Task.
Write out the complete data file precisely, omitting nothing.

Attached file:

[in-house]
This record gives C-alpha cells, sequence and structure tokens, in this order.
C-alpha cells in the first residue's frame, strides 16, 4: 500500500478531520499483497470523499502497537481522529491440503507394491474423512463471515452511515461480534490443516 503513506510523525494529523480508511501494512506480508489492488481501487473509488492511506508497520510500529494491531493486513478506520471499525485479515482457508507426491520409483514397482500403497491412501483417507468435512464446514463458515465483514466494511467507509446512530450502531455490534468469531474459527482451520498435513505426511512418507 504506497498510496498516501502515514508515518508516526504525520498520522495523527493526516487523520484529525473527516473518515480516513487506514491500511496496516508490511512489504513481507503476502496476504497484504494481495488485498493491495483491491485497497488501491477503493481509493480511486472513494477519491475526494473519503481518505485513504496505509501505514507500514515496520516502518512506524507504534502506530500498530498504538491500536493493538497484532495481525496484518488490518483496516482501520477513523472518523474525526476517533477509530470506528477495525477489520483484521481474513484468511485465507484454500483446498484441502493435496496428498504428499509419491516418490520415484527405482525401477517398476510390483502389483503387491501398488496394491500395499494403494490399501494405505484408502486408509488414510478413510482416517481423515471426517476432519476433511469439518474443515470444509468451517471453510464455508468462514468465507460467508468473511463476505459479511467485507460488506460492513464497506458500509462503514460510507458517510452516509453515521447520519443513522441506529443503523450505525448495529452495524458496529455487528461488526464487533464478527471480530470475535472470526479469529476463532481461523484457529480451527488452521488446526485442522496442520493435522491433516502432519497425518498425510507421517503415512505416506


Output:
[in-house]
This record gives C-alpha cells, sequence and structure tokens, in this order.
C-alpha cells in the first residue's frame, strides 16, 4: 500500500478531520499483497470523499502497537481522529491440503507394491474423512463471515452511515461480534490443516 503513506510523525494529523480508511501494512506480508489492488481501487473509488492511506508497520510500529494491531493486513478506520471499525485479515482457508507426491520409483514397482500403497491412501483417507468435512464446514463458515465483514466494511467507509446512530450502531455490534468469531474459527482451520498435513505426511512418507 504506497498510496498516501502515514508515518508516526504525520498520522495523527493526516487523520484529525473527516473518515480516513487506514491500511496496516508490511512489504513481507503476502496476504497484504494481495488485498493491495483491491485497497488501491477503493481509493480511486472513494477519491475526494473519503481518505485513504496505509501505514507500514515496520516502518512506524507504534502506530500498530498504538491500536493493538497484532495481525496484518488490518483496516482501520477513523472518523474525526476517533477509530470506528477495525477489520483484521481474513484468511485465507484454500483446498484441502493435496496428498504428499509419491516418490520415484527405482525401477517398476510390483502389483503387491501398488496394491500395499494403494490399501494405505484408502486408509488414510478413510482416517481423515471426517476432519476433511469439518474443515470444509468451517471453510464455508468462514468465507460467508468473511463476505459479511467485507460488506460492513464497506458500509462503514460510507458517510452516509453515521447520519443513522441506529443503523450505525448495529452495524458496529455487528461488526464487533464478527471480530470475535472470526479469529476463532481461523484457529480451527488452521488446526485442522496442520493435522491433516502432519497425518498425510507421517503415512505416506